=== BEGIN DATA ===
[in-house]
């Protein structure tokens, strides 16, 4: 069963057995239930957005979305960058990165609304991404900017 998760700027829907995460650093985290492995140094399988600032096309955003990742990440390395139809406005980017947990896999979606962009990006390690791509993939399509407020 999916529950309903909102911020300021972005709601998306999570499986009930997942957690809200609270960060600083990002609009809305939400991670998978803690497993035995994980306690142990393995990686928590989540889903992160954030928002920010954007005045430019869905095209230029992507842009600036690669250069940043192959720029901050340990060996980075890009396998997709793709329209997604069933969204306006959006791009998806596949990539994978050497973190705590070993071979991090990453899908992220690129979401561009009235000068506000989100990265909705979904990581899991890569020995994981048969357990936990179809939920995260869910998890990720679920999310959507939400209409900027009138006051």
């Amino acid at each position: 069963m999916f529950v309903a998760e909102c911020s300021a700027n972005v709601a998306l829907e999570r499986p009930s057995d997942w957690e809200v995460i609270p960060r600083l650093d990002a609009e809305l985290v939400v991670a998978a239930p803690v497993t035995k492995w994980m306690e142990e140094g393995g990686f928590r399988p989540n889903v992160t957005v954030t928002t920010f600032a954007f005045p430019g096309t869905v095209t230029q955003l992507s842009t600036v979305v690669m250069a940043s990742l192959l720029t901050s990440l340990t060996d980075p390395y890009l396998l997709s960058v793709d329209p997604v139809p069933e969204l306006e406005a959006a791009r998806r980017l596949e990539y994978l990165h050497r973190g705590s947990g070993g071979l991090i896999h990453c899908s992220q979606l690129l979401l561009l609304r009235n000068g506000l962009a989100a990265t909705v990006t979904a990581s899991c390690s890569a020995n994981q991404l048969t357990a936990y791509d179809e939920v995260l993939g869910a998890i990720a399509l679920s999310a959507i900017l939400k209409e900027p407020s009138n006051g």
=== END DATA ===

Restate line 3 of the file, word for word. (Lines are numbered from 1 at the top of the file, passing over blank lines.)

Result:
């Amino acid at each position: 069963m999916f529950v309903a998760e909102c911020s300021a700027n972005v709601a998306l829907e999570r499986p009930s057995d997942w957690e809200v995460i609270p960060r600083l650093d990002a609009e809305l985290v939400v991670a998978a239930p803690v497993t035995k492995w994980m306690e142990e140094g393995g990686f928590r399988p989540n889903v992160t957005v954030t928002t920010f600032a954007f005045p430019g096309t869905v095209t230029q955003l992507s842009t600036v979305v690669m250069a940043s990742l192959l720029t901050s990440l340990t060996d980075p390395y890009l396998l997709s960058v793709d329209p997604v139809p069933e969204l306006e406005a959006a791009r998806r980017l596949e990539y994978l990165h050497r973190g705590s947990g070993g071979l991090i896999h990453c899908s992220q979606l690129l979401l561009l609304r009235n000068g506000l962009a989100a990265t909705v990006t979904a990581s899991c390690s890569a020995n994981q991404l048969t357990a936990y791509d179809e939920v995260l993939g869910a998890i990720a399509l679920s999310a959507i900017l939400k209409e900027p407020s009138n006051g």